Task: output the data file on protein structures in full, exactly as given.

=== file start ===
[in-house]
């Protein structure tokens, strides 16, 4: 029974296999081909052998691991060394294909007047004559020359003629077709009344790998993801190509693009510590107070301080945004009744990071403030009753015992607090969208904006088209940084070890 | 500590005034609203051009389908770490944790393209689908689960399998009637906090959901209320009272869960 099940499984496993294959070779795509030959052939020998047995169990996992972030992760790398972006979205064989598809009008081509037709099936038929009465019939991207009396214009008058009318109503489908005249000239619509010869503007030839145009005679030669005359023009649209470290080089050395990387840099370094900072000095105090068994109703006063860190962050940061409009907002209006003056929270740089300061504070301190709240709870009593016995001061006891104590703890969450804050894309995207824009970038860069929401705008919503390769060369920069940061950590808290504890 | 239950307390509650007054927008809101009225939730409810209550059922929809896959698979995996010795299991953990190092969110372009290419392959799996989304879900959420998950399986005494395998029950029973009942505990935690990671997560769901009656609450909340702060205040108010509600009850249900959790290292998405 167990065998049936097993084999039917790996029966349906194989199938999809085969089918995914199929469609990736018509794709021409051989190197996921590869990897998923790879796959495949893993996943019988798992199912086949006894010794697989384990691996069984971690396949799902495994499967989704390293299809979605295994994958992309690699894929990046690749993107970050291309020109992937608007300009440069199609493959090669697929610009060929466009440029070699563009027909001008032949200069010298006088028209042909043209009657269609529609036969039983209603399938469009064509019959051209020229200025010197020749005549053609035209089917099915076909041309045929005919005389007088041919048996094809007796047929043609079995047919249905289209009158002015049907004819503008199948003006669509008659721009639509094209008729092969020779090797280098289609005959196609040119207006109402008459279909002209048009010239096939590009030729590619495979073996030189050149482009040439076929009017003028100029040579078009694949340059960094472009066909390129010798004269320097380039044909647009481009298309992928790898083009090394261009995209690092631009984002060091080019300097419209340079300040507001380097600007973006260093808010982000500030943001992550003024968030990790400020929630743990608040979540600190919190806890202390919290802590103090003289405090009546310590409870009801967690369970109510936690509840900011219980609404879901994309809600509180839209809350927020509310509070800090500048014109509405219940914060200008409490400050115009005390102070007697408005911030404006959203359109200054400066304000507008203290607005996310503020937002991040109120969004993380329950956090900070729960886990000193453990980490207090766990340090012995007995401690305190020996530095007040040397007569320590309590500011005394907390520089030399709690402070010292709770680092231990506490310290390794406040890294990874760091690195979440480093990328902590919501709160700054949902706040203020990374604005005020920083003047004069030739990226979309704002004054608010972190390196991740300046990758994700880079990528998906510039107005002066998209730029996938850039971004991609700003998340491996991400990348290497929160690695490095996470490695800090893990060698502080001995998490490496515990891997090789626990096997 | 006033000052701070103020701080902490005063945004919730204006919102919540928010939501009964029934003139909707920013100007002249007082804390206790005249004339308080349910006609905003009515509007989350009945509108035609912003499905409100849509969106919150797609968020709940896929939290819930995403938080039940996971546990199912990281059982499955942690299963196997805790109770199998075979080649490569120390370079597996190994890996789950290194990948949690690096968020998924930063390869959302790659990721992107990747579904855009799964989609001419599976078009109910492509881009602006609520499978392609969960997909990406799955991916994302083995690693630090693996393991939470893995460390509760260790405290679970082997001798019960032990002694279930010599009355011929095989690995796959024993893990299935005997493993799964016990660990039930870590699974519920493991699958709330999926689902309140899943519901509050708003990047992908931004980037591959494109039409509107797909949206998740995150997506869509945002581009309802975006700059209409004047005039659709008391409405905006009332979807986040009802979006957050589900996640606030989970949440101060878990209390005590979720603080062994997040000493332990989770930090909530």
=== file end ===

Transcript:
[in-house]
């Protein structure tokens, strides 16, 4: 029974296999081909052998691991060394294909007047004559020359003629077709009344790998993801190509693009510590107070301080945004009744990071403030009753015992607090969208904006088209940084070890 | 500590005034609203051009389908770490944790393209689908689960399998009637906090959901209320009272869960 099940499984496993294959070779795509030959052939020998047995169990996992972030992760790398972006979205064989598809009008081509037709099936038929009465019939991207009396214009008058009318109503489908005249000239619509010869503007030839145009005679030669005359023009649209470290080089050395990387840099370094900072000095105090068994109703006063860190962050940061409009907002209006003056929270740089300061504070301190709240709870009593016995001061006891104590703890969450804050894309995207824009970038860069929401705008919503390769060369920069940061950590808290504890 | 239950307390509650007054927008809101009225939730409810209550059922929809896959698979995996010795299991953990190092969110372009290419392959799996989304879900959420998950399986005494395998029950029973009942505990935690990671997560769901009656609450909340702060205040108010509600009850249900959790290292998405 167990065998049936097993084999039917790996029966349906194989199938999809085969089918995914199929469609990736018509794709021409051989190197996921590869990897998923790879796959495949893993996943019988798992199912086949006894010794697989384990691996069984971690396949799902495994499967989704390293299809979605295994994958992309690699894929990046690749993107970050291309020109992937608007300009440069199609493959090669697929610009060929466009440029070699563009027909001008032949200069010298006088028209042909043209009657269609529609036969039983209603399938469009064509019959051209020229200025010197020749005549053609035209089917099915076909041309045929005919005389007088041919048996094809007796047929043609079995047919249905289209009158002015049907004819503008199948003006669509008659721009639509094209008729092969020779090797280098289609005959196609040119207006109402008459279909002209048009010239096939590009030729590619495979073996030189050149482009040439076929009017003028100029040579078009694949340059960094472009066909390129010798004269320097380039044909647009481009298309992928790898083009090394261009995209690092631009984002060091080019300097419209340079300040507001380097600007973006260093808010982000500030943001992550003024968030990790400020929630743990608040979540600190919190806890202390919290802590103090003289405090009546310590409870009801967690369970109510936690509840900011219980609404879901994309809600509180839209809350927020509310509070800090500048014109509405219940914060200008409490400050115009005390102070007697408005911030404006959203359109200054400066304000507008203290607005996310503020937002991040109120969004993380329950956090900070729960886990000193453990980490207090766990340090012995007995401690305190020996530095007040040397007569320590309590500011005394907390520089030399709690402070010292709770680092231990506490310290390794406040890294990874760091690195979440480093990328902590919501709160700054949902706040203020990374604005005020920083003047004069030739990226979309704002004054608010972190390196991740300046990758994700880079990528998906510039107005002066998209730029996938850039971004991609700003998340491996991400990348290497929160690695490095996470490695800090893990060698502080001995998490490496515990891997090789626990096997 | 006033000052701070103020701080902490005063945004919730204006919102919540928010939501009964029934003139909707920013100007002249007082804390206790005249004339308080349910006609905003009515509007989350009945509108035609912003499905409100849509969106919150797609968020709940896929939290819930995403938080039940996971546990199912990281059982499955942690299963196997805790109770199998075979080649490569120390370079597996190994890996789950290194990948949690690096968020998924930063390869959302790659990721992107990747579904855009799964989609001419599976078009109910492509881009602006609520499978392609969960997909990406799955991916994302083995690693630090693996393991939470893995460390509760260790405290679970082997001798019960032990002694279930010599009355011929095989690995796959024993893990299935005997493993799964016990660990039930870590699974519920493991699958709330999926689902309140899943519901509050708003990047992908931004980037591959494109039409509107797909949206998740995150997506869509945002581009309802975006700059209409004047005039659709008391409405905006009332979807986040009802979006957050589900996640606030989970949440101060878990209390005590979720603080062994997040000493332990989770930090909530």